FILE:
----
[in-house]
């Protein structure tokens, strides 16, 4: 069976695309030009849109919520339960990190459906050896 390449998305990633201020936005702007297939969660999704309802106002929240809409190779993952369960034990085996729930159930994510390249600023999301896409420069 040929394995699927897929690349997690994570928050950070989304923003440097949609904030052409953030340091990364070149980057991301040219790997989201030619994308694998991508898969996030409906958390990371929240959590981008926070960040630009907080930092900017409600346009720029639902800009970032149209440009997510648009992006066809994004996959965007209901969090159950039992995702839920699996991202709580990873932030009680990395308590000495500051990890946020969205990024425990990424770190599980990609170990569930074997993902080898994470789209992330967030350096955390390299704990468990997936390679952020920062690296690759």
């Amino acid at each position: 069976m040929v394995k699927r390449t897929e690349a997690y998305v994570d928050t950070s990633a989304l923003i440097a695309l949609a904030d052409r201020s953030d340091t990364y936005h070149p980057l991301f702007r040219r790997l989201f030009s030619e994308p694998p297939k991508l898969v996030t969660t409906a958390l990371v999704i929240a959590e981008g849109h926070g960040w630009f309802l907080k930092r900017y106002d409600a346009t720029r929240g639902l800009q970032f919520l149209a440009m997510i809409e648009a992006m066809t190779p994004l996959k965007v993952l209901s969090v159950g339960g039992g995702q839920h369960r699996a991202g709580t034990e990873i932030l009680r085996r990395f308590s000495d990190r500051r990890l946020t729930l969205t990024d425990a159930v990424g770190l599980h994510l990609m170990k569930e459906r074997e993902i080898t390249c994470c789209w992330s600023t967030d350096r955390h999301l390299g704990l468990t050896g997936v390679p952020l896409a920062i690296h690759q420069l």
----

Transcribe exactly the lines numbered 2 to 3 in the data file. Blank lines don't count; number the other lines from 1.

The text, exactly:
């Protein structure tokens, strides 16, 4: 069976695309030009849109919520339960990190459906050896 390449998305990633201020936005702007297939969660999704309802106002929240809409190779993952369960034990085996729930159930994510390249600023999301896409420069 040929394995699927897929690349997690994570928050950070989304923003440097949609904030052409953030340091990364070149980057991301040219790997989201030619994308694998991508898969996030409906958390990371929240959590981008926070960040630009907080930092900017409600346009720029639902800009970032149209440009997510648009992006066809994004996959965007209901969090159950039992995702839920699996991202709580990873932030009680990395308590000495500051990890946020969205990024425990990424770190599980990609170990569930074997993902080898994470789209992330967030350096955390390299704990468990997936390679952020920062690296690759």
């Amino acid at each position: 069976m040929v394995k699927r390449t897929e690349a997690y998305v994570d928050t950070s990633a989304l923003i440097a695309l949609a904030d052409r201020s953030d340091t990364y936005h070149p980057l991301f702007r040219r790997l989201f030009s030619e994308p694998p297939k991508l898969v996030t969660t409906a958390l990371v999704i929240a959590e981008g849109h926070g960040w630009f309802l907080k930092r900017y106002d409600a346009t720029r929240g639902l800009q970032f919520l149209a440009m997510i809409e648009a992006m066809t190779p994004l996959k965007v993952l209901s969090v159950g339960g039992g995702q839920h369960r699996a991202g709580t034990e990873i932030l009680r085996r990395f308590s000495d990190r500051r990890l946020t729930l969205t990024d425990a159930v990424g770190l599980h994510l990609m170990k569930e459906r074997e993902i080898t390249c994470c789209w992330s600023t967030d350096r955390h999301l390299g704990l468990t050896g997936v390679p952020l896409a920062i690296h690759q420069l």